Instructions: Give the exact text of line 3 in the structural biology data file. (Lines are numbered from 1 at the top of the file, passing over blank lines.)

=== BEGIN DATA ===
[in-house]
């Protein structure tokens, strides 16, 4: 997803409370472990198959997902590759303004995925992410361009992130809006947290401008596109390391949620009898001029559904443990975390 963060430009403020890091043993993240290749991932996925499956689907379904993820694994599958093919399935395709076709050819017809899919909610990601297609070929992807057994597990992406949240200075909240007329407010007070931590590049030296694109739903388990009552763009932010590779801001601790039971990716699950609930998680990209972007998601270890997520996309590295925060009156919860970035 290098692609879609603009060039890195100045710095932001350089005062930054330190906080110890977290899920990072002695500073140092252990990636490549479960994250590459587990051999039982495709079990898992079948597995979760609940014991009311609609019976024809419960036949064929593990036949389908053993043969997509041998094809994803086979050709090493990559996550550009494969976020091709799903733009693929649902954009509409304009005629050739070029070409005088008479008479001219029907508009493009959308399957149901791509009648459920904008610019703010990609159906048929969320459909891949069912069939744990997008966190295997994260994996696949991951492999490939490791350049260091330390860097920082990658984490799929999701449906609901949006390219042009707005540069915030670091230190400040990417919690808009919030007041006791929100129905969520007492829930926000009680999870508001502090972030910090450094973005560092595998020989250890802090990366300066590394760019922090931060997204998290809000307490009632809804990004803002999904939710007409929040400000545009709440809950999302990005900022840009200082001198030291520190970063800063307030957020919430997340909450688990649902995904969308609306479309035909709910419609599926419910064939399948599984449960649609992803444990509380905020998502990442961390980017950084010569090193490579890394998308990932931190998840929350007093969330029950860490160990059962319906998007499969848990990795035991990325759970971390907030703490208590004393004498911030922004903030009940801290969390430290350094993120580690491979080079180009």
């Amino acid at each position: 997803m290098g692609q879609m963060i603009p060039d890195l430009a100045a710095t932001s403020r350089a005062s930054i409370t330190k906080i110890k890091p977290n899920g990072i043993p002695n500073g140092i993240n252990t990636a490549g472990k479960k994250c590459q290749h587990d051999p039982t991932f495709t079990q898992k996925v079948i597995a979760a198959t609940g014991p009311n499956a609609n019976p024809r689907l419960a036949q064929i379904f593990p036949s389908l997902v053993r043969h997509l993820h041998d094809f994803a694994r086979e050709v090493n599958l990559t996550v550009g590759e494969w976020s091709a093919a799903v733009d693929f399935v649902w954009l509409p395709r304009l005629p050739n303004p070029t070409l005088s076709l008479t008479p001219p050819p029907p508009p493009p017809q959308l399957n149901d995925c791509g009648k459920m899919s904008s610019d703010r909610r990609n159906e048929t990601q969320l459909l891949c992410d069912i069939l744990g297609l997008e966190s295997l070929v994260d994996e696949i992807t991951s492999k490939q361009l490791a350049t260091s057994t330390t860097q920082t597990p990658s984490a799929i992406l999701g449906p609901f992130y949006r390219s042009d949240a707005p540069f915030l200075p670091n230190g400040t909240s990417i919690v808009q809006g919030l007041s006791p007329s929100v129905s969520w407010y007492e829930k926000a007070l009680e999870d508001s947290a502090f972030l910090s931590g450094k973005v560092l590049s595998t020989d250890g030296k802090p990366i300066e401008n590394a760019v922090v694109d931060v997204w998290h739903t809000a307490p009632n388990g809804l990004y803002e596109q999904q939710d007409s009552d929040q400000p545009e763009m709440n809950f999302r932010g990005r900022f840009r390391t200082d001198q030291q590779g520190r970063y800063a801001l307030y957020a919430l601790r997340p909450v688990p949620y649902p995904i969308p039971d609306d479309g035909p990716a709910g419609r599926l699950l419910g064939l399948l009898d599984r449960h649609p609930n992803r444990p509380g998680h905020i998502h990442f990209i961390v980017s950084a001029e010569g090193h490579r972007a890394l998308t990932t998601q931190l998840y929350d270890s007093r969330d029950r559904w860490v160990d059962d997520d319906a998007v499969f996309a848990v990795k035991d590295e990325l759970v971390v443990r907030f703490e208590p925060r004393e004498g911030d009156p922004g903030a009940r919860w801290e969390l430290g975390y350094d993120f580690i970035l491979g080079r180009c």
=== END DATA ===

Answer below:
């Amino acid at each position: 997803m290098g692609q879609m963060i603009p060039d890195l430009a100045a710095t932001s403020r350089a005062s930054i409370t330190k906080i110890k890091p977290n899920g990072i043993p002695n500073g140092i993240n252990t990636a490549g472990k479960k994250c590459q290749h587990d051999p039982t991932f495709t079990q898992k996925v079948i597995a979760a198959t609940g014991p009311n499956a609609n019976p024809r689907l419960a036949q064929i379904f593990p036949s389908l997902v053993r043969h997509l993820h041998d094809f994803a694994r086979e050709v090493n599958l990559t996550v550009g590759e494969w976020s091709a093919a799903v733009d693929f399935v649902w954009l509409p395709r304009l005629p050739n303004p070029t070409l005088s076709l008479t008479p001219p050819p029907p508009p493009p017809q959308l399957n149901d995925c791509g009648k459920m899919s904008s610019d703010r909610r990609n159906e048929t990601q969320l459909l891949c992410d069912i069939l744990g297609l997008e966190s295997l070929v994260d994996e696949i992807t991951s492999k490939q361009l490791a350049t260091s057994t330390t860097q920082t597990p990658s984490a799929i992406l999701g449906p609901f992130y949006r390219s042009d949240a707005p540069f915030l200075p670091n230190g400040t909240s990417i919690v808009q809006g919030l007041s006791p007329s929100v129905s969520w407010y007492e829930k926000a007070l009680e999870d508001s947290a502090f972030l910090s931590g450094k973005v560092l590049s595998t020989d250890g030296k802090p990366i300066e401008n590394a760019v922090v694109d931060v997204w998290h739903t809000a307490p009632n388990g809804l990004y803002e596109q999904q939710d007409s009552d929040q400000p545009e763009m709440n809950f999302r932010g990005r900022f840009r390391t200082d001198q030291q590779g520190r970063y800063a801001l307030y957020a919430l601790r997340p909450v688990p949620y649902p995904i969308p039971d609306d479309g035909p990716a709910g419609r599926l699950l419910g064939l399948l009898d599984r449960h649609p609930n992803r444990p509380g998680h905020i998502h990442f990209i961390v980017s950084a001029e010569g090193h490579r972007a890394l998308t990932t998601q931190l998840y929350d270890s007093r969330d029950r559904w860490v160990d059962d997520d319906a998007v499969f996309a848990v990795k035991d590295e990325l759970v971390v443990r907030f703490e208590p925060r004393e004498g911030d009156p922004g903030a009940r919860w801290e969390l430290g975390y350094d993120f580690i970035l491979g080079r180009c």